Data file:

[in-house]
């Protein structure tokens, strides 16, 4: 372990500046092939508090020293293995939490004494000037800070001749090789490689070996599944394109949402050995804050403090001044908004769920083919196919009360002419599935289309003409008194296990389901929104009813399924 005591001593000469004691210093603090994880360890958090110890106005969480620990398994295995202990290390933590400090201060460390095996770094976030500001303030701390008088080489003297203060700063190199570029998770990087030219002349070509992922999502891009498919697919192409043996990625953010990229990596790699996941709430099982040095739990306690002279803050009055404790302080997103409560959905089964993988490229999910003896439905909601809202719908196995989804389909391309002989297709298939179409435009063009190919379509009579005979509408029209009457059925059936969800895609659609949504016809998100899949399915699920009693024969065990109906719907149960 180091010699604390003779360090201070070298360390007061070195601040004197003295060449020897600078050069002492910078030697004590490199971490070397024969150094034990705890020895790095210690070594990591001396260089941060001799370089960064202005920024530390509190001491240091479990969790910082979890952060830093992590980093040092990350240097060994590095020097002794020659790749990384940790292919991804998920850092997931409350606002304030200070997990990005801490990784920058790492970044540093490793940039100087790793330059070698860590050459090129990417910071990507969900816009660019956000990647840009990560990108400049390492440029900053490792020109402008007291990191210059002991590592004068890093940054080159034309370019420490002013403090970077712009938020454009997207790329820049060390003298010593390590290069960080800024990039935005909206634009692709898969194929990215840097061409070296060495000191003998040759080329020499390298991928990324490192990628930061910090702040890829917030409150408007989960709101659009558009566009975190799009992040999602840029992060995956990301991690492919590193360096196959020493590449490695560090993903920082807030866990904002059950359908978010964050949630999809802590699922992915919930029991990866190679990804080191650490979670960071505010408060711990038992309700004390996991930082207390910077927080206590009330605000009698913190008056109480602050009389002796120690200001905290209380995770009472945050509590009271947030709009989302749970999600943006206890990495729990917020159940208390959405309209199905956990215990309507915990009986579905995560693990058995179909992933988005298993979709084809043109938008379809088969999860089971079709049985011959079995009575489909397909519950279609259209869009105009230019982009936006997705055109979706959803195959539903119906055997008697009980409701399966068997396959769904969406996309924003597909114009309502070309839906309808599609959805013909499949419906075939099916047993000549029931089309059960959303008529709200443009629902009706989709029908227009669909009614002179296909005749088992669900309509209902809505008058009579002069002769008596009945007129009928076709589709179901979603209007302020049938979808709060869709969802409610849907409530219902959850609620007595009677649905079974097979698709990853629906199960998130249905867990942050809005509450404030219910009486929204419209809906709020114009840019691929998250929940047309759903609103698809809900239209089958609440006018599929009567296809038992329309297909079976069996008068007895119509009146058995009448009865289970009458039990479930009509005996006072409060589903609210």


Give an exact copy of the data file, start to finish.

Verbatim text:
[in-house]
């Protein structure tokens, strides 16, 4: 372990500046092939508090020293293995939490004494000037800070001749090789490689070996599944394109949402050995804050403090001044908004769920083919196919009360002419599935289309003409008194296990389901929104009813399924 005591001593000469004691210093603090994880360890958090110890106005969480620990398994295995202990290390933590400090201060460390095996770094976030500001303030701390008088080489003297203060700063190199570029998770990087030219002349070509992922999502891009498919697919192409043996990625953010990229990596790699996941709430099982040095739990306690002279803050009055404790302080997103409560959905089964993988490229999910003896439905909601809202719908196995989804389909391309002989297709298939179409435009063009190919379509009579005979509408029209009457059925059936969800895609659609949504016809998100899949399915699920009693024969065990109906719907149960 180091010699604390003779360090201070070298360390007061070195601040004197003295060449020897600078050069002492910078030697004590490199971490070397024969150094034990705890020895790095210690070594990591001396260089941060001799370089960064202005920024530390509190001491240091479990969790910082979890952060830093992590980093040092990350240097060994590095020097002794020659790749990384940790292919991804998920850092997931409350606002304030200070997990990005801490990784920058790492970044540093490793940039100087790793330059070698860590050459090129990417910071990507969900816009660019956000990647840009990560990108400049390492440029900053490792020109402008007291990191210059002991590592004068890093940054080159034309370019420490002013403090970077712009938020454009997207790329820049060390003298010593390590290069960080800024990039935005909206634009692709898969194929990215840097061409070296060495000191003998040759080329020499390298991928990324490192990628930061910090702040890829917030409150408007989960709101659009558009566009975190799009992040999602840029992060995956990301991690492919590193360096196959020493590449490695560090993903920082807030866990904002059950359908978010964050949630999809802590699922992915919930029991990866190679990804080191650490979670960071505010408060711990038992309700004390996991930082207390910077927080206590009330605000009698913190008056109480602050009389002796120690200001905290209380995770009472945050509590009271947030709009989302749970999600943006206890990495729990917020159940208390959405309209199905956990215990309507915990009986579905995560693990058995179909992933988005298993979709084809043109938008379809088969999860089971079709049985011959079995009575489909397909519950279609259209869009105009230019982009936006997705055109979706959803195959539903119906055997008697009980409701399966068997396959769904969406996309924003597909114009309502070309839906309808599609959805013909499949419906075939099916047993000549029931089309059960959303008529709200443009629902009706989709029908227009669909009614002179296909005749088992669900309509209902809505008058009579002069002769008596009945007129009928076709589709179901979603209007302020049938979808709060869709969802409610849907409530219902959850609620007595009677649905079974097979698709990853629906199960998130249905867990942050809005509450404030219910009486929204419209809906709020114009840019691929998250929940047309759903609103698809809900239209089958609440006018599929009567296809038992329309297909079976069996008068007895119509009146058995009448009865289970009458039990479930009509005996006072409060589903609210």